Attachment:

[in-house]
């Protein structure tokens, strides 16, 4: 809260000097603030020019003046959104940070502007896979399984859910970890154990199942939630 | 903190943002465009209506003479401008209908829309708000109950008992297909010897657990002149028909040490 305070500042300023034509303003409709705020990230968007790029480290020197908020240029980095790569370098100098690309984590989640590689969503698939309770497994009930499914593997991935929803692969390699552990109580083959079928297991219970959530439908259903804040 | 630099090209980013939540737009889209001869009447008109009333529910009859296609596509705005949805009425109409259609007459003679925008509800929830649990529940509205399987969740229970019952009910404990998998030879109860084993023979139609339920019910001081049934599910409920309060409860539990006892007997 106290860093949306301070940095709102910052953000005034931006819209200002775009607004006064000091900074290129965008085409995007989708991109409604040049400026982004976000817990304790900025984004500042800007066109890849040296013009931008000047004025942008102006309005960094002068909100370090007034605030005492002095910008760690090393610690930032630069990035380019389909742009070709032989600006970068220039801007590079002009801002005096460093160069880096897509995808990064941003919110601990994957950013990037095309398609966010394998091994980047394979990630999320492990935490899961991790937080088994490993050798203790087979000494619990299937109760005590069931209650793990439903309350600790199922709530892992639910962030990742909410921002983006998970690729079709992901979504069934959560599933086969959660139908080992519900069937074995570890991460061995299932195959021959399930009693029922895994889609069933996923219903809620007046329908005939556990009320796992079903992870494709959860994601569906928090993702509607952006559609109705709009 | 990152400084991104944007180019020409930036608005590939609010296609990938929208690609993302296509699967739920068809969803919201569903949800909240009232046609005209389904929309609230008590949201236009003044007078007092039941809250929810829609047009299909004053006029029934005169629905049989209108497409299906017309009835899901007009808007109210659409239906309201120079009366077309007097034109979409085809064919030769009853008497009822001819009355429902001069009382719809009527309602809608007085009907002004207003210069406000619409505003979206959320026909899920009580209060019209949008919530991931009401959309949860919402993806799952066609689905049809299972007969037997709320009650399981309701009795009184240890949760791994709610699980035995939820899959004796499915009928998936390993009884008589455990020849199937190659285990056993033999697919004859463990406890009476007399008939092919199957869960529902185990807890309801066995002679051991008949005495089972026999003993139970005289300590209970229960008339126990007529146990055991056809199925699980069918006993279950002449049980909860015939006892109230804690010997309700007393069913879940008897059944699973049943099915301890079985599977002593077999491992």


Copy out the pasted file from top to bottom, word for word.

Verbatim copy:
[in-house]
């Protein structure tokens, strides 16, 4: 809260000097603030020019003046959104940070502007896979399984859910970890154990199942939630 | 903190943002465009209506003479401008209908829309708000109950008992297909010897657990002149028909040490 305070500042300023034509303003409709705020990230968007790029480290020197908020240029980095790569370098100098690309984590989640590689969503698939309770497994009930499914593997991935929803692969390699552990109580083959079928297991219970959530439908259903804040 | 630099090209980013939540737009889209001869009447008109009333529910009859296609596509705005949805009425109409259609007459003679925008509800929830649990529940509205399987969740229970019952009910404990998998030879109860084993023979139609339920019910001081049934599910409920309060409860539990006892007997 106290860093949306301070940095709102910052953000005034931006819209200002775009607004006064000091900074290129965008085409995007989708991109409604040049400026982004976000817990304790900025984004500042800007066109890849040296013009931008000047004025942008102006309005960094002068909100370090007034605030005492002095910008760690090393610690930032630069990035380019389909742009070709032989600006970068220039801007590079002009801002005096460093160069880096897509995808990064941003919110601990994957950013990037095309398609966010394998091994980047394979990630999320492990935490899961991790937080088994490993050798203790087979000494619990299937109760005590069931209650793990439903309350600790199922709530892992639910962030990742909410921002983006998970690729079709992901979504069934959560599933086969959660139908080992519900069937074995570890991460061995299932195959021959399930009693029922895994889609069933996923219903809620007046329908005939556990009320796992079903992870494709959860994601569906928090993702509607952006559609109705709009 | 990152400084991104944007180019020409930036608005590939609010296609990938929208690609993302296509699967739920068809969803919201569903949800909240009232046609005209389904929309609230008590949201236009003044007078007092039941809250929810829609047009299909004053006029029934005169629905049989209108497409299906017309009835899901007009808007109210659409239906309201120079009366077309007097034109979409085809064919030769009853008497009822001819009355429902001069009382719809009527309602809608007085009907002004207003210069406000619409505003979206959320026909899920009580209060019209949008919530991931009401959309949860919402993806799952066609689905049809299972007969037997709320009650399981309701009795009184240890949760791994709610699980035995939820899959004796499915009928998936390993009884008589455990020849199937190659285990056993033999697919004859463990406890009476007399008939092919199957869960529902185990807890309801066995002679051991008949005495089972026999003993139970005289300590209970229960008339126990007529146990055991056809199925699980069918006993279950002449049980909860015939006892109230804690010997309700007393069913879940008897059944699973049943099915301890079985599977002593077999491992």